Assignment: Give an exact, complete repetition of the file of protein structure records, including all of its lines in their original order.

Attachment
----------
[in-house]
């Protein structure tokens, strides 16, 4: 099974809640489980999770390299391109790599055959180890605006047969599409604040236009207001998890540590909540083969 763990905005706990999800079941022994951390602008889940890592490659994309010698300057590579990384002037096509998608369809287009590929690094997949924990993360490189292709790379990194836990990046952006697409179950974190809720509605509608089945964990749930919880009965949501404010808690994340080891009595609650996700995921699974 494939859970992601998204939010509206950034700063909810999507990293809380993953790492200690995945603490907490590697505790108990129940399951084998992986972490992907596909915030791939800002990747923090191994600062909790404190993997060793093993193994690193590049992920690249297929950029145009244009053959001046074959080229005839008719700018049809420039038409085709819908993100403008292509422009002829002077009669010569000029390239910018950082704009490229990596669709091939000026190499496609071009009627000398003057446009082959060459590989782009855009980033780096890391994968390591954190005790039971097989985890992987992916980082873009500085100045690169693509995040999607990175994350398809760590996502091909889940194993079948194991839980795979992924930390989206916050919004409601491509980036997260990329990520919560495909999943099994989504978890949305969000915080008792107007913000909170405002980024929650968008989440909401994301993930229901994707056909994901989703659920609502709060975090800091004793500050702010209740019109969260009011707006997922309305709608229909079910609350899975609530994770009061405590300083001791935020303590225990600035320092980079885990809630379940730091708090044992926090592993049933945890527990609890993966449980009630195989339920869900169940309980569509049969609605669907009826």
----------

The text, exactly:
[in-house]
């Protein structure tokens, strides 16, 4: 099974809640489980999770390299391109790599055959180890605006047969599409604040236009207001998890540590909540083969 763990905005706990999800079941022994951390602008889940890592490659994309010698300057590579990384002037096509998608369809287009590929690094997949924990993360490189292709790379990194836990990046952006697409179950974190809720509605509608089945964990749930919880009965949501404010808690994340080891009595609650996700995921699974 494939859970992601998204939010509206950034700063909810999507990293809380993953790492200690995945603490907490590697505790108990129940399951084998992986972490992907596909915030791939800002990747923090191994600062909790404190993997060793093993193994690193590049992920690249297929950029145009244009053959001046074959080229005839008719700018049809420039038409085709819908993100403008292509422009002829002077009669010569000029390239910018950082704009490229990596669709091939000026190499496609071009009627000398003057446009082959060459590989782009855009980033780096890391994968390591954190005790039971097989985890992987992916980082873009500085100045690169693509995040999607990175994350398809760590996502091909889940194993079948194991839980795979992924930390989206916050919004409601491509980036997260990329990520919560495909999943099994989504978890949305969000915080008792107007913000909170405002980024929650968008989440909401994301993930229901994707056909994901989703659920609502709060975090800091004793500050702010209740019109969260009011707006997922309305709608229909079910609350899975609530994770009061405590300083001791935020303590225990600035320092980079885990809630379940730091708090044992926090592993049933945890527990609890993966449980009630195989339920869900169940309980569509049969609605669907009826």